16 Alcohols

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16.1 Intro to Alcohols

Learning Objectives:

1. Know the general formula for alcohols.

2. Be able to name alcohols.

3. Describe the shape of alcohols.

4. Classify primary, secondary, and tertiary alcohols.

5. Describe the physical properties of alcohols.

General Formula

Alcohols have the functional group –OH.

The general formula is C n

H

2n+1

OH.

Example:

Ethanol = C

2

H

5

OH

Nomenclature

Use the suffix –ol.

Use a number to designate the location of the

–OH group.

Nomenclature – Multiple OH groups

Use numbers to designate the location of each hydroxyl group.

Use the correct prefix to describe how many hydroxyl groups there are.

Primary, Secondary, or Tertiary

Physical Properties

The hydroxyl group means that

hydrogen bonding

can occur between molecules.

This leads to

higher melting and boiling points

than alkanes with similar chain lengths.

This is why vodka does not freeze in the freezer!

Solubility

Hydrogen bonding also makes shorter chain alcohols

soluble in water

(hydrogen bonds form between OH and water).

16.3 Reactions with Alcohols

Learning Objectives:

1. Describe the oxidation of alcohols to aldehydes and ketones.

2. Describe the structure of aldehydes and ketones.

3. Describe the chemical tests for aldehydes and ketones.

4. Describe elimination reactions of alcohols

(dehydration).

Combustion

Alcohols will burn completely to carbon dioxide and water if enough oxygen present.

Ethanol is used as a fuel.

Oxidation

Alcohols can also be oxidised gently and in stages.

Aldehydes

Contains a

carbonyl

group (C=O).

Aldehyde has the carbonyl at the

end of the chain

(only one R group attached.

Named with the suffix

–al

(ie. methanal)

Ketones

Has a carbonyl group in the

middle of the carbon chain

(two R groups attached).

Named with the suffix

–one

(propanone).

Carboxylic Acids

Contains the functional group

-COOH

.

Named using the suffix

–oic acid

(ie. ethanoic acid).

Weak acids

, only partially dissociate in water.

Ethanol to Ethanal (aldehyde)

Dilute

acid

Less

potassium dichromate [O]

Heated

gently

Ethanal distils off

(BP 20 o

C), collected in iced container,

cannot react further

Ethanol (BP = 78 o

C) remains in reaction mix

Ethanol to Ethanoic Acid (Carboxylic Acid)

Conc.

sulphuric acid

Excess

potassium dichromate [O]

Reflux

, vapourised aldehyde or alcohol drips back into reaction mixture

Until

reaction goes to completion

Secondary Alcohols to Ketones

Secondary alcohols

can be oxidised to form

ketones

.

There is no further reaction.

Ketones

CANNOT

oxidise into carboxylic acids.

Tests for Aldehydes and Ketones

Since

aldehydes can be further oxidised

to form carboxylic acids and

ketones cannot

, there are simply chemical tests to differentiate between the two.

OR

Tollen’s Test (the Silver Mirror)

Add

silver nitrate in aqueous ammonia

(gentle [O])

Aldehyde is oxidised,

silver is reduced

Produces

solid silver metal

(silver mirror)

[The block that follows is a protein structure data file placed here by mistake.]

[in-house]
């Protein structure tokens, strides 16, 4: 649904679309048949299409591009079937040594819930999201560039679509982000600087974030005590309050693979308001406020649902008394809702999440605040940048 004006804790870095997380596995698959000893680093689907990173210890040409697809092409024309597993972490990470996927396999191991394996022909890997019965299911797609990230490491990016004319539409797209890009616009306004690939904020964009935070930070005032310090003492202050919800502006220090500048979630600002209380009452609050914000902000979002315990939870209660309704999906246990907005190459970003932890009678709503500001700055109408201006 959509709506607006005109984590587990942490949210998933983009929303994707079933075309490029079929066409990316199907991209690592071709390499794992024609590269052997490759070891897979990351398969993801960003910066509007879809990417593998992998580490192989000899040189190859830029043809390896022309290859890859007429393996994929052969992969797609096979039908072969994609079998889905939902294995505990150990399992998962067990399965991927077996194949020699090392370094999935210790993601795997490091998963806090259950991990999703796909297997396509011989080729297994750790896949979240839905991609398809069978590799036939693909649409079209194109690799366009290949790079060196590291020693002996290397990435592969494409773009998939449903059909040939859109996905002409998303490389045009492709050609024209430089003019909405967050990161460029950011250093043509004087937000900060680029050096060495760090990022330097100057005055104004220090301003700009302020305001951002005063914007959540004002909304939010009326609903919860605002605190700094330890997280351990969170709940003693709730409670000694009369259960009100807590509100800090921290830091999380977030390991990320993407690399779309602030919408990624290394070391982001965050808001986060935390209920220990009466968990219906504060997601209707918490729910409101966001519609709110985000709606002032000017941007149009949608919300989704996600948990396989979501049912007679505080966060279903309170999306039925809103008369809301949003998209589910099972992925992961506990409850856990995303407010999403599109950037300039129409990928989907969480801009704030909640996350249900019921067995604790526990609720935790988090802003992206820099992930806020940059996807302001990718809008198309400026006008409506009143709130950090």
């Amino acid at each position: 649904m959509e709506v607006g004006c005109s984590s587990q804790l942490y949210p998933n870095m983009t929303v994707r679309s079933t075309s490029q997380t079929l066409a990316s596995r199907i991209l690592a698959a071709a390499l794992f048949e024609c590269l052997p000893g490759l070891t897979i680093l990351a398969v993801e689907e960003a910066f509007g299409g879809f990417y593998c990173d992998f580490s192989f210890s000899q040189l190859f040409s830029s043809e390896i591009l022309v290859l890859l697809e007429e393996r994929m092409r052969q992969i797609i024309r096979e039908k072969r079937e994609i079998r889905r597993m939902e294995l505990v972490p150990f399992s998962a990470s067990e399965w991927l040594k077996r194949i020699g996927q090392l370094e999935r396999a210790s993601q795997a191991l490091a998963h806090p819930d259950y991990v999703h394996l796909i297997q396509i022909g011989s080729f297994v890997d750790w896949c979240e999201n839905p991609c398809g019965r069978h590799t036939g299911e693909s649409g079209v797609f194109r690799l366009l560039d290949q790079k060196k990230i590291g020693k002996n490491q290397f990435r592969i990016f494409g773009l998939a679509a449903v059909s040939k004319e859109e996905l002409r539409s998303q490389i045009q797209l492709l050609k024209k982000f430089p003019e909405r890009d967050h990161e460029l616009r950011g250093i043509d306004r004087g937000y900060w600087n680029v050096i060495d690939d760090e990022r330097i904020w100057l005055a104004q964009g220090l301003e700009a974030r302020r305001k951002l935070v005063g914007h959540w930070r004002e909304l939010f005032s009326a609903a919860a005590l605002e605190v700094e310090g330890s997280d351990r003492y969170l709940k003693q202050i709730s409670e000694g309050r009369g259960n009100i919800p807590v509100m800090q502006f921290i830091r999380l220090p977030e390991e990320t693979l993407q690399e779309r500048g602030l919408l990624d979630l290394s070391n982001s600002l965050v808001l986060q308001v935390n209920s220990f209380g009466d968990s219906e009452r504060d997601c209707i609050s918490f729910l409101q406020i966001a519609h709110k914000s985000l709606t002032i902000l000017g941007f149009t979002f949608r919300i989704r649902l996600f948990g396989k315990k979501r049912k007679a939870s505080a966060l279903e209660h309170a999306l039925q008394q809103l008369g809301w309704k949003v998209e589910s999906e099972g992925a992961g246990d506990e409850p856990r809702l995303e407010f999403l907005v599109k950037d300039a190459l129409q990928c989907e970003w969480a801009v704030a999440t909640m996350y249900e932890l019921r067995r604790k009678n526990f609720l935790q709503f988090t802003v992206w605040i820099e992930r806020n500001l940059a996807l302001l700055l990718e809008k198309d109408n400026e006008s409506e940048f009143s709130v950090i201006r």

Fehling’s/Benedict’s Test

Cu

2+

+ e

-

Cu

+

Add either reagent containing

copper(II) complex ions (blue)

, gentle [O]

Aldehyde is oxidized,

copper is reduced

to copper(I)

Forms brick red

copper(I) oxide

Elimination (Dehydration)

Elimination reactions

involve a small molecule being eliminated from the organic compound.

In the case of alcohols

water is eliminated

so are called a

dehydration

reaction.

Dehydration Reaction

Products of Dehydration

A

mixture of isomers

is formed from dehydration reactions.

Butan-1-ene

Butan-2-ol

Z But-2-ene E But-2-ene

16.2 Ethanol Production

Learning Objectives:

1. Describe how ethanol is produced by fermentation.

2. Describe the pros and cons of fermentation.

3. Describe what biofuels are.

4. Explain what it means for a fuel to be carbon neutral.

Ethanol is an important industrial product

Making Ethanol from Crude Oil

Ethene is produced from cracking crude oil .

Ethene can then be

reacted with steam

, using phosphoric acid as a catalyst , to produce

ethanol

.

Fermentation

Ethanol can also be made from the

fermentation

of

carbohydrates

(from plants) are broken down into

sugars

and then converted into

ethanol

by enzyme action by

yeast

.

Anaerobic Respiration

C

6

H

12

O

6

2C

2

H

5

OH + 2CO

2

Rate affected by temperature (compromise

35 o

C)

Air kept out to prevent oxidation to ethanoic acid (acid in vinegar).

Once solution contains 15% ethanol, enzymes cannot function and fermentation stops.

Distillation

Ethanol as Biofuel

Biofuel

= fuel made from plant material (renewable)

Being researched as an alternative to petrol so that we are no longer so reliant on crude oil, which is a non-renewable resource.

Carbon Neutral

The

combustion

of ethanol produces the same amount of carbon dioxide as the plant absorbed while living, so ethanol is said to be a

carbon neutral

fuel.

This is seen as a positive because CO

2 is a greenhouse gas associated with

global warming

.

However, this does not take into account other energy costs such as transportation or processing.

Production of Ethene

Possible to produce ethene from ethanol made from fermentation.

Renewable way to produce ethene which is an important industrial chemical.

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